The cross-scale resilience model suggests that system-level ecological resilience emerges from the distribution of species’ functions within and across the spatial and temporal scales of a system. It has provided a quantitative method for calculating the resilience of a given system and so has been a valuable contribution to a largely qualitative field. As it is currently laid out, the model accounts for the spatial and temporal scales at which environmental resources and species are present and the functional roles species play but does not inform us about how much resource is present or how much function is provided. In short, it does not account for abundance in the distribution of species and their functional roles within and across the scales of a system. We detail the ways in which we would expect species’ abundance to be relevant to the cross-scale resilience model based on the extensive abundance literature in ecology. We also put forward a series of testable hypotheses that would improve our ability to anticipate and quantify how resilience is generated, and how ecosystems will (or will not) buffer recent rapid global changes. This stream of research may provide an improved foundation for the quantitative evaluation of ecological resilience.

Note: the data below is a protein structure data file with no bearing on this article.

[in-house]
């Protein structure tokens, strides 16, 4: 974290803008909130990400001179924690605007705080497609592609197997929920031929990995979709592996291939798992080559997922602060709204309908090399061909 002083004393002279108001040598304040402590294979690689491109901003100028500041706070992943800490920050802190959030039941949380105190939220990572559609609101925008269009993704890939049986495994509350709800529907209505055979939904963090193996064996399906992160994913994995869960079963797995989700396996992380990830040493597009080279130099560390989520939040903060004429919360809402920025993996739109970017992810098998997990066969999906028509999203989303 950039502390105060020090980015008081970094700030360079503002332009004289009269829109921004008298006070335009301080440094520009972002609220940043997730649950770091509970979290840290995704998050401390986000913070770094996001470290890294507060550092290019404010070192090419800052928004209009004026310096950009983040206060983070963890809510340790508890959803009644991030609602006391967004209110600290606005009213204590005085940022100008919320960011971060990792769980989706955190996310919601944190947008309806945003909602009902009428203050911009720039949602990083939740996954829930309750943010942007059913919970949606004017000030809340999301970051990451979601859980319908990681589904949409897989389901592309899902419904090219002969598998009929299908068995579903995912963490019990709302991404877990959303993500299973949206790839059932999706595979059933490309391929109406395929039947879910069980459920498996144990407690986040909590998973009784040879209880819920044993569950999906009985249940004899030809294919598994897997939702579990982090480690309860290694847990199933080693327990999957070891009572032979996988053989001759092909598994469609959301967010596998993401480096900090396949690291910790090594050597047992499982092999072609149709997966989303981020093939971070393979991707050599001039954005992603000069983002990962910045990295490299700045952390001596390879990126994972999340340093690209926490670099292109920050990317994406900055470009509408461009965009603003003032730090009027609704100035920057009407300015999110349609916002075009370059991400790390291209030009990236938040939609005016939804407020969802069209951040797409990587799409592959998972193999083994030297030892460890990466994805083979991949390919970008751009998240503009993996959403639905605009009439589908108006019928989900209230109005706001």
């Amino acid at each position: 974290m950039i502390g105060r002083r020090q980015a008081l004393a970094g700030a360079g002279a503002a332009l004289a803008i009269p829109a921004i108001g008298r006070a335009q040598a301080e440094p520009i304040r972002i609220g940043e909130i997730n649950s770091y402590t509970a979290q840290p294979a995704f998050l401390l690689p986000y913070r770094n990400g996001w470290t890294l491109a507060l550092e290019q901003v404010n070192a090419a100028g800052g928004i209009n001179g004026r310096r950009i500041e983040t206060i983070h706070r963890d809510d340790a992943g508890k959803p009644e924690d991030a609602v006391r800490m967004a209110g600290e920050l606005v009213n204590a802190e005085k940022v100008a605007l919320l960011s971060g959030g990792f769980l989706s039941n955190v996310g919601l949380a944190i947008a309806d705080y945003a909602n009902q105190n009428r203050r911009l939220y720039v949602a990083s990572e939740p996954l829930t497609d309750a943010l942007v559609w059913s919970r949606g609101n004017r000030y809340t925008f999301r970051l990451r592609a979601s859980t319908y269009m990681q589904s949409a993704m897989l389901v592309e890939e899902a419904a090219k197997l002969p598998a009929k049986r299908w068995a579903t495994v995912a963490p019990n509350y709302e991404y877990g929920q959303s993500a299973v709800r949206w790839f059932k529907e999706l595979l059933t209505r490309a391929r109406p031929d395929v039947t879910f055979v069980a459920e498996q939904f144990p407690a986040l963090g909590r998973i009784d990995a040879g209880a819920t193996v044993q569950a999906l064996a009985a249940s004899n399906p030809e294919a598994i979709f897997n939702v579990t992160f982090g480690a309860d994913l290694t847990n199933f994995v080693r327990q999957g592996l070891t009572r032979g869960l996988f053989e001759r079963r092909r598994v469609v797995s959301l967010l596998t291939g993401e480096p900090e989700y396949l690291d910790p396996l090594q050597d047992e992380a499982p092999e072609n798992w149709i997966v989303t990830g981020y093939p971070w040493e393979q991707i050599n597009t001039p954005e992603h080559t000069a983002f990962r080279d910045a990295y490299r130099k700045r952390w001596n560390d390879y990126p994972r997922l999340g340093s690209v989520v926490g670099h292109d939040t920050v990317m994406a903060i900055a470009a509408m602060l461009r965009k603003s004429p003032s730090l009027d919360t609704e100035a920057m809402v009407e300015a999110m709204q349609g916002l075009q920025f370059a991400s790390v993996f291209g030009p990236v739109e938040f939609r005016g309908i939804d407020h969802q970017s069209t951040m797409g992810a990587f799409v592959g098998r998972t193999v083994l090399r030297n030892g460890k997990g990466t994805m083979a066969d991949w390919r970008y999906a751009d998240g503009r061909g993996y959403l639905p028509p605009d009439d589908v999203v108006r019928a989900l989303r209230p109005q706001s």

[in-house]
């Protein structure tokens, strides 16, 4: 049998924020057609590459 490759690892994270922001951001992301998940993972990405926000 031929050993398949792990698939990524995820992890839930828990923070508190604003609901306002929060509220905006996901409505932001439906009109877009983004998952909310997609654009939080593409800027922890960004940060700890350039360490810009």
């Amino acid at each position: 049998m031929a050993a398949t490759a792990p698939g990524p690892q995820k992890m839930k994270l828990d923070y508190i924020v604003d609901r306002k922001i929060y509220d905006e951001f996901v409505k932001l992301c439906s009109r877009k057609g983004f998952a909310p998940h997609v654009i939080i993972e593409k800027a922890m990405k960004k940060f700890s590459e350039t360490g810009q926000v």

- community ecology
- cross-scale resilience
- functional diversity
ASJC Scopus subject areas
- Ecology, Evolution, Behavior and Systematics